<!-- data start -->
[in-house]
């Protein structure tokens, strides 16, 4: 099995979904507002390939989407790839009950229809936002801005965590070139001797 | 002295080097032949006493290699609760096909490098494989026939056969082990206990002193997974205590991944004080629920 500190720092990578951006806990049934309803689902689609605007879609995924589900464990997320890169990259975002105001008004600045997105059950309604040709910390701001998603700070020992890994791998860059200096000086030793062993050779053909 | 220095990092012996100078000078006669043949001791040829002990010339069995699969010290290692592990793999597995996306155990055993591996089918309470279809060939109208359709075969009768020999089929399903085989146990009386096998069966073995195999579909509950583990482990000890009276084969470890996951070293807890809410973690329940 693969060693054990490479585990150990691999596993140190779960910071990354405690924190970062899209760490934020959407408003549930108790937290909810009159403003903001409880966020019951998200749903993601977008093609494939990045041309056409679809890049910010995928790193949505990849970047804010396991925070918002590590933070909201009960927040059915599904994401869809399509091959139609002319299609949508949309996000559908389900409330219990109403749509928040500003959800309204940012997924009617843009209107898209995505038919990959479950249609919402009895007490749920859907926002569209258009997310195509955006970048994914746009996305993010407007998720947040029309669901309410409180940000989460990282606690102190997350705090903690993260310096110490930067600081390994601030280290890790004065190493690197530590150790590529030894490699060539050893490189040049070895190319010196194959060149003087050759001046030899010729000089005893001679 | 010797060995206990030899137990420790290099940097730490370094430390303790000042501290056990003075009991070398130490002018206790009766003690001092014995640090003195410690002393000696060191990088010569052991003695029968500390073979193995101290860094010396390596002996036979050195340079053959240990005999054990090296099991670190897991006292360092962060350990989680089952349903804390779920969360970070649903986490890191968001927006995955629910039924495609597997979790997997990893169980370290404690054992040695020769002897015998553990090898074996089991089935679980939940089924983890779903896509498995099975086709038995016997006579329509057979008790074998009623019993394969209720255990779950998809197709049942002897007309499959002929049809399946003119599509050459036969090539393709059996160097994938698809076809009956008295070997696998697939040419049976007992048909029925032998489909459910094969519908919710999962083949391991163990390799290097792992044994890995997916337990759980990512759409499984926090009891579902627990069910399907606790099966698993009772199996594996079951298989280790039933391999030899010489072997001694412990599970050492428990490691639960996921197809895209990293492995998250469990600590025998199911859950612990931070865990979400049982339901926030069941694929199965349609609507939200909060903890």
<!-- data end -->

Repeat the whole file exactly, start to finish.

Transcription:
[in-house]
């Protein structure tokens, strides 16, 4: 099995979904507002390939989407790839009950229809936002801005965590070139001797 | 002295080097032949006493290699609760096909490098494989026939056969082990206990002193997974205590991944004080629920 500190720092990578951006806990049934309803689902689609605007879609995924589900464990997320890169990259975002105001008004600045997105059950309604040709910390701001998603700070020992890994791998860059200096000086030793062993050779053909 | 220095990092012996100078000078006669043949001791040829002990010339069995699969010290290692592990793999597995996306155990055993591996089918309470279809060939109208359709075969009768020999089929399903085989146990009386096998069966073995195999579909509950583990482990000890009276084969470890996951070293807890809410973690329940 693969060693054990490479585990150990691999596993140190779960910071990354405690924190970062899209760490934020959407408003549930108790937290909810009159403003903001409880966020019951998200749903993601977008093609494939990045041309056409679809890049910010995928790193949505990849970047804010396991925070918002590590933070909201009960927040059915599904994401869809399509091959139609002319299609949508949309996000559908389900409330219990109403749509928040500003959800309204940012997924009617843009209107898209995505038919990959479950249609919402009895007490749920859907926002569209258009997310195509955006970048994914746009996305993010407007998720947040029309669901309410409180940000989460990282606690102190997350705090903690993260310096110490930067600081390994601030280290890790004065190493690197530590150790590529030894490699060539050893490189040049070895190319010196194959060149003087050759001046030899010729000089005893001679 | 010797060995206990030899137990420790290099940097730490370094430390303790000042501290056990003075009991070398130490002018206790009766003690001092014995640090003195410690002393000696060191990088010569052991003695029968500390073979193995101290860094010396390596002996036979050195340079053959240990005999054990090296099991670190897991006292360092962060350990989680089952349903804390779920969360970070649903986490890191968001927006995955629910039924495609597997979790997997990893169980370290404690054992040695020769002897015998553990090898074996089991089935679980939940089924983890779903896509498995099975086709038995016997006579329509057979008790074998009623019993394969209720255990779950998809197709049942002897007309499959002929049809399946003119599509050459036969090539393709059996160097994938698809076809009956008295070997696998697939040419049976007992048909029925032998489909459910094969519908919710999962083949391991163990390799290097792992044994890995997916337990759980990512759409499984926090009891579902627990069910399907606790099966698993009772199996594996079951298989280790039933391999030899010489072997001694412990599970050492428990490691639960996921197809895209990293492995998250469990600590025998199911859950612990931070865990979400049982339901926030069941694929199965349609609507939200909060903890």